A CLYDEBANK councillor is hoping funding for closing the attainment gap can be used for more mental health projects in schools.

John Mooney said a great deal of general wellbeing work is being done in schools but would like to see more on mental health awareness, first aid and training.

The Clydebank Central councillor told the Post in particular there could be counselling for pupils aged 16-18 to help transition from child and adult services currently available.

The Scottish Government recently announced £1.321 million for head teachers to spend on raising attainment to primaries and £460,000 between the two high schools.

It’s the second year of the pupil equity funding (PEF), calculated by the number of pupils at each school entitled to free school meals each week.

Cllr Mooney, who is also chairman of Clydebank charity Stepping Stones, said there could be three elements to a mental health focus: awareness, training staff and counselling pupils.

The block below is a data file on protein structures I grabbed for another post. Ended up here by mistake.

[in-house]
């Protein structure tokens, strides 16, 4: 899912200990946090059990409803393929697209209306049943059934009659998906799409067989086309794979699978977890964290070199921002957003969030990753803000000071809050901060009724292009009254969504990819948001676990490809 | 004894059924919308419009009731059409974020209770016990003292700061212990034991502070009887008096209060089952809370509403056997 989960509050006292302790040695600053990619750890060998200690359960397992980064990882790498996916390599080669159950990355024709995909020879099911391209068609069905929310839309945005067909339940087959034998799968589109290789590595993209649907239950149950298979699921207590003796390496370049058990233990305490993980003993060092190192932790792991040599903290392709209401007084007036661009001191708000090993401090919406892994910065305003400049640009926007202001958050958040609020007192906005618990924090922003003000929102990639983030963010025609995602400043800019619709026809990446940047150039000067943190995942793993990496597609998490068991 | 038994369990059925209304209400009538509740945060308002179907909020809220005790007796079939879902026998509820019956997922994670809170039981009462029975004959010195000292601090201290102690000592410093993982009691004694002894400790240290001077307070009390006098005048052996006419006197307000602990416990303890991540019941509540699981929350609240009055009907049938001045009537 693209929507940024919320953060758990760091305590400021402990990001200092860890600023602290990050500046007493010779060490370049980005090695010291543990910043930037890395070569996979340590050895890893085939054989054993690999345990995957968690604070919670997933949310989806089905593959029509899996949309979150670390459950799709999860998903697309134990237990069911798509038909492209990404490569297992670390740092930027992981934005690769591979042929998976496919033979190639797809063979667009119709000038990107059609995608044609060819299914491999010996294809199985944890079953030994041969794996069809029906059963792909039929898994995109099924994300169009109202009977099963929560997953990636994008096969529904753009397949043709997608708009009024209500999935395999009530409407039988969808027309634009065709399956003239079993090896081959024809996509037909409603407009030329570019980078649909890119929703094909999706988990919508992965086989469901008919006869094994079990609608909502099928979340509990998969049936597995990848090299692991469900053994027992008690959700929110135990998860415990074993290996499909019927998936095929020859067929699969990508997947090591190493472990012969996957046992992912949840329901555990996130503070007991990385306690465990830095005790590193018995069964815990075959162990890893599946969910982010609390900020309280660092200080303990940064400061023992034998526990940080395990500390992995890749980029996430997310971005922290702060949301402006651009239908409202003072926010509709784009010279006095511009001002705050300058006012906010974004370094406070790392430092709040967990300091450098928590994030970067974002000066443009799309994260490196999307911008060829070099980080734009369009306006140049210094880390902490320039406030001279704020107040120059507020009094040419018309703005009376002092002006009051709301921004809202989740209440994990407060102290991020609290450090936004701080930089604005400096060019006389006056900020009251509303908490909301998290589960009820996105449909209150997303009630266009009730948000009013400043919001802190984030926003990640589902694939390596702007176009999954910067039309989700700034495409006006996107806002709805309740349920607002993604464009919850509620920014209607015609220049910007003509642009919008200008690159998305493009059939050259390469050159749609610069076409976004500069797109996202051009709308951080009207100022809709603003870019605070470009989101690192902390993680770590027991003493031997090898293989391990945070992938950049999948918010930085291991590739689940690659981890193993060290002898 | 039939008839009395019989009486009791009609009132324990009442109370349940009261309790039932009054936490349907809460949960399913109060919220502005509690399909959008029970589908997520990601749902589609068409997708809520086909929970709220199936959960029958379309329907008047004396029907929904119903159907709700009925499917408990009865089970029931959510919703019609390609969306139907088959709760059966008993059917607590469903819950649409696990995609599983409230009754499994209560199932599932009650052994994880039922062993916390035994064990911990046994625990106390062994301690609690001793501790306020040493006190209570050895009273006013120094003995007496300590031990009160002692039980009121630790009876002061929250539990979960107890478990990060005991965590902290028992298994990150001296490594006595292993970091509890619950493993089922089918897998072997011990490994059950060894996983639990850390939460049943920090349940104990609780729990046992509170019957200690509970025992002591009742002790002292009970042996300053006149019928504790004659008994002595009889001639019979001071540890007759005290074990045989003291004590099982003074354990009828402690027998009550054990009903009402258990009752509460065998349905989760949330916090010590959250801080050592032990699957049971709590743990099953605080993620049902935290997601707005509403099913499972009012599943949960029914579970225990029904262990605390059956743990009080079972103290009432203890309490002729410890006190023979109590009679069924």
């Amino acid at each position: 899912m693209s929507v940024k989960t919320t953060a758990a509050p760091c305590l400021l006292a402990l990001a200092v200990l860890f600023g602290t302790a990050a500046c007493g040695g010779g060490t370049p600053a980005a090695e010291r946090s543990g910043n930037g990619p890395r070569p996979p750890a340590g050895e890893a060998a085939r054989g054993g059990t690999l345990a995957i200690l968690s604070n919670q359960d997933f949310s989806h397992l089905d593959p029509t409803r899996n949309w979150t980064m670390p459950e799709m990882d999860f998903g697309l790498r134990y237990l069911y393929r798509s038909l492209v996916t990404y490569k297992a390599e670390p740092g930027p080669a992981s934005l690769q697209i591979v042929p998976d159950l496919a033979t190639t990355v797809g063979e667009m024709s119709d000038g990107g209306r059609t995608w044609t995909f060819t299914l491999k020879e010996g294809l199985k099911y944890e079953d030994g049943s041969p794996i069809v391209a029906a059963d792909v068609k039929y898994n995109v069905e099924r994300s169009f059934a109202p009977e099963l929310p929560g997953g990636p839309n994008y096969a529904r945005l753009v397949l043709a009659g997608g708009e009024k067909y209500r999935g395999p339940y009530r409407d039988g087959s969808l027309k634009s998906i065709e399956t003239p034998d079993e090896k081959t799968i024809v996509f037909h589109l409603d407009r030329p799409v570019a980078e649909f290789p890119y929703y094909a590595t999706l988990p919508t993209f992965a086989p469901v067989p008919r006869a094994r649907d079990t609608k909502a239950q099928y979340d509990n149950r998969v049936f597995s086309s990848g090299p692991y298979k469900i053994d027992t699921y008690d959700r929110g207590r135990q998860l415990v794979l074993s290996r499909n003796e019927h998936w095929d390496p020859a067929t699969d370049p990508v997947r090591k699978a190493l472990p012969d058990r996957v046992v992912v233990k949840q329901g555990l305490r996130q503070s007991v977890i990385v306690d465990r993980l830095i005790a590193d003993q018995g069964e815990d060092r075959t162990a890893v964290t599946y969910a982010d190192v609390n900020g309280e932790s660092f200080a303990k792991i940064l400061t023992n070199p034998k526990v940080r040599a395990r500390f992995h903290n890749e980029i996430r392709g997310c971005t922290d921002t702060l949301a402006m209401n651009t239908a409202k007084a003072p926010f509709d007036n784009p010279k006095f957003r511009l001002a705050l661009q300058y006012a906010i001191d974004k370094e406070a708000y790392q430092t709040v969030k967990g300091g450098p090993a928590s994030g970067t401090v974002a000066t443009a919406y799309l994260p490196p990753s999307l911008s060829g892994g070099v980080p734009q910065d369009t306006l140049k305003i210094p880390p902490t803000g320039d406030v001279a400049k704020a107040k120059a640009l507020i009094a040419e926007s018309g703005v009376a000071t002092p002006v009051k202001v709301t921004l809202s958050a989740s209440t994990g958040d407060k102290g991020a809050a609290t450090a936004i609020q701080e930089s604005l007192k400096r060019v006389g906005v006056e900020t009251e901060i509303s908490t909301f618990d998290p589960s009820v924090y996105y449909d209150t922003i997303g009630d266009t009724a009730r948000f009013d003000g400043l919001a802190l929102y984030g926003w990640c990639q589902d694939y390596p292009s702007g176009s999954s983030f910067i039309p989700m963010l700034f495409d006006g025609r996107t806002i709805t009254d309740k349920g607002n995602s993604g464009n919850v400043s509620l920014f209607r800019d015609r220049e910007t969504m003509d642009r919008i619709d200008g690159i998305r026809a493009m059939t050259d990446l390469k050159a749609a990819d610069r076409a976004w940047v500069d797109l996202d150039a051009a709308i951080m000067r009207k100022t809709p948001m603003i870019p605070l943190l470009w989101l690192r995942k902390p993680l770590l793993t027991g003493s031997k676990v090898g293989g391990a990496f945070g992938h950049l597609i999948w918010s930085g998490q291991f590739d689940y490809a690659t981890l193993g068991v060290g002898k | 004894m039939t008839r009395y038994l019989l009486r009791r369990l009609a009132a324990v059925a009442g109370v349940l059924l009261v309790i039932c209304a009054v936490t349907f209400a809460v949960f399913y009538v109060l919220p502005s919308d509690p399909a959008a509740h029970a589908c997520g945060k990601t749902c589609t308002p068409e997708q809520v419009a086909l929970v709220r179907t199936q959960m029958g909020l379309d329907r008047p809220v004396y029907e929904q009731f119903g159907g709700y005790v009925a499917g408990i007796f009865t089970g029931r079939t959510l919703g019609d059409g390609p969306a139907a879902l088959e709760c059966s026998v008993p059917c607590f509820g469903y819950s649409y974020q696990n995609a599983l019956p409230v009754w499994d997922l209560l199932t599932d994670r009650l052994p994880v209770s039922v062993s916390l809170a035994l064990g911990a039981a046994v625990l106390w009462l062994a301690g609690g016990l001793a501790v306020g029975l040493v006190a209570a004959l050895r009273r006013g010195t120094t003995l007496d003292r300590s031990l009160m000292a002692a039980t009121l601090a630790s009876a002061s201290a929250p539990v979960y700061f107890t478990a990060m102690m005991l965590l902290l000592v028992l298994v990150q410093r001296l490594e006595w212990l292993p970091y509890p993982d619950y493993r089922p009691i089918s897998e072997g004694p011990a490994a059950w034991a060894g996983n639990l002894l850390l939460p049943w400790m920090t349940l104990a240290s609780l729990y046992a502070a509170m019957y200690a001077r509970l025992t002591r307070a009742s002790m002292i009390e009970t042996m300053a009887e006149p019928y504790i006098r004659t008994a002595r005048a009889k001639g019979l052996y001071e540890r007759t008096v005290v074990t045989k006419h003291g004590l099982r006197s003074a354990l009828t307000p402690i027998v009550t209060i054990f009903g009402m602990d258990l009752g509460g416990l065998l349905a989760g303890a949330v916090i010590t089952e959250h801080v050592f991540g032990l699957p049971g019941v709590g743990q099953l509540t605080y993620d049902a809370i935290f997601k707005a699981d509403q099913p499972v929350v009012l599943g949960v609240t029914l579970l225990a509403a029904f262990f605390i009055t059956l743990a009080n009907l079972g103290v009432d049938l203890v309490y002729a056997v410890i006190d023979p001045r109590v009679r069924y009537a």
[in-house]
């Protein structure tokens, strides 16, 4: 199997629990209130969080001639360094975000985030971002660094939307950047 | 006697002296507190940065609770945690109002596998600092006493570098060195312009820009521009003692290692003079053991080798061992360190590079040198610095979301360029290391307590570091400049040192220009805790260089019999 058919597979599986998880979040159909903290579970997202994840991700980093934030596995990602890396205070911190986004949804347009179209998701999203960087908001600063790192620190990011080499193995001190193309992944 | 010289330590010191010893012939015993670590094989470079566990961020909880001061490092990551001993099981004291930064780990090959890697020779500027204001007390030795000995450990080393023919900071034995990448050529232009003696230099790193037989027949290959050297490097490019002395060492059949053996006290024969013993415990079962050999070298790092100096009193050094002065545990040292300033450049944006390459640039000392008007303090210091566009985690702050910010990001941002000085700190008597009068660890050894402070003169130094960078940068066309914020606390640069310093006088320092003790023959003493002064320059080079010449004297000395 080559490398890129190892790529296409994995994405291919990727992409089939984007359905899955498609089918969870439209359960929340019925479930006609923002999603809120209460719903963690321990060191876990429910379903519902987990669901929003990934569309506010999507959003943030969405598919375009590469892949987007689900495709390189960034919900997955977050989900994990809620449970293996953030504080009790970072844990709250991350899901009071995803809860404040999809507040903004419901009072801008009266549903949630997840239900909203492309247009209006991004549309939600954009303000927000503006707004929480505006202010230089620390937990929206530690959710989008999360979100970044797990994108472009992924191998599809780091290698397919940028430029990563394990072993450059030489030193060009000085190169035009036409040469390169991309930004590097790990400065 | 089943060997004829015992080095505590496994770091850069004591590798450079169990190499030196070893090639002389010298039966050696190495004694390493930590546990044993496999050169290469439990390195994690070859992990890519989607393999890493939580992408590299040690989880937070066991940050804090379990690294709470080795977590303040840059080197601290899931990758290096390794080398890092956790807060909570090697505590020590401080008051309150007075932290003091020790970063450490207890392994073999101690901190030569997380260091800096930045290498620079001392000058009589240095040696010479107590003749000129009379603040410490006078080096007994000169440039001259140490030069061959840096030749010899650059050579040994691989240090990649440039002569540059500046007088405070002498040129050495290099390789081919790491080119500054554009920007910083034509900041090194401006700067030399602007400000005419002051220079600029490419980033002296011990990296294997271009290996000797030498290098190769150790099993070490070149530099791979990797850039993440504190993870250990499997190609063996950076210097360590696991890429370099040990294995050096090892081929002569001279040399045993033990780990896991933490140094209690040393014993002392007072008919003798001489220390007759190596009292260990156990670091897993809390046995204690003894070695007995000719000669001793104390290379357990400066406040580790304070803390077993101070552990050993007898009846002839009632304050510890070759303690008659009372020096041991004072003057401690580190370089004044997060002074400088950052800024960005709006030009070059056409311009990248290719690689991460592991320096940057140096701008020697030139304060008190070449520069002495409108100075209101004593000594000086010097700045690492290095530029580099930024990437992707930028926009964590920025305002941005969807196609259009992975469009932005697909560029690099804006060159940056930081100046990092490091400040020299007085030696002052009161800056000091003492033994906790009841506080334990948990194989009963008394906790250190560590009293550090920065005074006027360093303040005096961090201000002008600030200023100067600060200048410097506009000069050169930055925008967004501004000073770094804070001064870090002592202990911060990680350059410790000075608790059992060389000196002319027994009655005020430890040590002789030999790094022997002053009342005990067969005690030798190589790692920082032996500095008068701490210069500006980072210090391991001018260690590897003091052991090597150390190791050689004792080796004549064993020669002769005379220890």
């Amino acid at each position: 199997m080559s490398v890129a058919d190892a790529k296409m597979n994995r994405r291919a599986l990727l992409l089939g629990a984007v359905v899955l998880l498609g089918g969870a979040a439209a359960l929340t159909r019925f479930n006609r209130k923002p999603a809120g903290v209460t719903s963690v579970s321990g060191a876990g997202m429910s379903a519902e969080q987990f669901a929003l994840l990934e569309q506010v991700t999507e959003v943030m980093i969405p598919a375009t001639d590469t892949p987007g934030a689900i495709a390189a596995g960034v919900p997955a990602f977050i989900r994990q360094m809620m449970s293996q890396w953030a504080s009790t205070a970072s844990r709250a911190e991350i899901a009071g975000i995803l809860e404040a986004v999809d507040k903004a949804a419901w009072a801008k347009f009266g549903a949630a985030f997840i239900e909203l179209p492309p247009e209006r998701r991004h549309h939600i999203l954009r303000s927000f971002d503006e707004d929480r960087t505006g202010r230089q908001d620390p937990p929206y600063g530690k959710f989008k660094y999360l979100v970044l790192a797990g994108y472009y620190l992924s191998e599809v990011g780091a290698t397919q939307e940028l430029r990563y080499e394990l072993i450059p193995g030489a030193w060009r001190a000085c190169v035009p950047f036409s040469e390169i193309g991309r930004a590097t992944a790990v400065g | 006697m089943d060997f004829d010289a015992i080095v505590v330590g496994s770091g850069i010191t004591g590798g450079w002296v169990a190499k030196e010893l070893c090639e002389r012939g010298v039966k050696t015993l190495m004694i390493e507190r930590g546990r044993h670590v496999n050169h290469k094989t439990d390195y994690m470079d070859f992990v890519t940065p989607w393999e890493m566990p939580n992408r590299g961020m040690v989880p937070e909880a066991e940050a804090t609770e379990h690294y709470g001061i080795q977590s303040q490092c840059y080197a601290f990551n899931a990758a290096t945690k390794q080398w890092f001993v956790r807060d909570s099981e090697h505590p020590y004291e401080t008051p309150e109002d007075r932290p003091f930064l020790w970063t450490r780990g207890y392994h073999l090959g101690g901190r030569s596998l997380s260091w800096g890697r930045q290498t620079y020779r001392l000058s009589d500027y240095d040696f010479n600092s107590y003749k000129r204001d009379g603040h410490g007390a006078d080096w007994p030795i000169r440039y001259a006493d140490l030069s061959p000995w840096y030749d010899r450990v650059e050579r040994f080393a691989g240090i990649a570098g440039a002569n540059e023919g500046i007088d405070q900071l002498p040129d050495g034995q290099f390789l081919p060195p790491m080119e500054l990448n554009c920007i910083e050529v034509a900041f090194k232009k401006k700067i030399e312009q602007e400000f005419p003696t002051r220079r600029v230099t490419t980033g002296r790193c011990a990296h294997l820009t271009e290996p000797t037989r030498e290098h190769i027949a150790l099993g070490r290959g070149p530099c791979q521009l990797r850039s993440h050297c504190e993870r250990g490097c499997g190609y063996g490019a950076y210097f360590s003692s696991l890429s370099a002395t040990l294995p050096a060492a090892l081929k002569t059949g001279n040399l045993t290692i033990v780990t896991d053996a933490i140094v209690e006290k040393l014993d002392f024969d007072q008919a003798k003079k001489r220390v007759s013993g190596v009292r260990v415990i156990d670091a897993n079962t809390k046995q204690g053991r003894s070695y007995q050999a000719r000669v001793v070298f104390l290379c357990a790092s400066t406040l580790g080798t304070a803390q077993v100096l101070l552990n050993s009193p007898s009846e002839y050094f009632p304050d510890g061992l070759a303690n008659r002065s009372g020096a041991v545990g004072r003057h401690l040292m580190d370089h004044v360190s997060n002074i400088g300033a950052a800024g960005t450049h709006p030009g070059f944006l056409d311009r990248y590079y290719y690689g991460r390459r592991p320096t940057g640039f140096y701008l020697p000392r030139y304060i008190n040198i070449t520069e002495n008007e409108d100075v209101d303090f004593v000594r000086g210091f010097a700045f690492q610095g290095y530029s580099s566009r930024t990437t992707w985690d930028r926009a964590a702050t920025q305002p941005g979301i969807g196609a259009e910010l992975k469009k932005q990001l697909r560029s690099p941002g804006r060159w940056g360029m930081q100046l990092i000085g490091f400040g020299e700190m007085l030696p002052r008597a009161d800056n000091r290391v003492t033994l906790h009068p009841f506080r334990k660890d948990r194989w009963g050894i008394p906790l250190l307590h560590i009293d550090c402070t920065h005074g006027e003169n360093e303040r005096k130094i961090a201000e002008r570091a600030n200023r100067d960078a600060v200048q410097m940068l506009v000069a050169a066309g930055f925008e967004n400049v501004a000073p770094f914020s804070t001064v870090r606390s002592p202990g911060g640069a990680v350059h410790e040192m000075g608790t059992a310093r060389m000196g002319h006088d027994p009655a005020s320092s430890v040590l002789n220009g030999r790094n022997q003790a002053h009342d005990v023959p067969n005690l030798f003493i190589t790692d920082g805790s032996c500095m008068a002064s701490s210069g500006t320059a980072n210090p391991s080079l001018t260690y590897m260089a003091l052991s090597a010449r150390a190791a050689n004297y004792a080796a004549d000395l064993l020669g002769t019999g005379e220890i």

He told the Post: “We’re offering awareness sessions in the schools to pupils, parents and teachers so they have awareness of mental health.

“Then we can deal with the need in schools with teachers and support staff having first aid skills in mental health.

“It’s a different level than educational psychologists. I would like to see some of the barriers taken out and more people saying, ‘Are you ok?’”

He added it was up to schools how they used PEF cash but hoped more could be done.

Cllr Mooney said: “It seems from what I have seen that people are receptive to it.”

A spokeswoman for West Dunbartonshire Council said: “Pupil Equity Fund (PEF) projects are agreed and delivered by schools and partners. This work is supported by the WDC education team.

“A range of interventions which support the well-being of our pupils are being developed across our schools and through PEF funding we can help address, support and invest in the mental health of our children and young people.”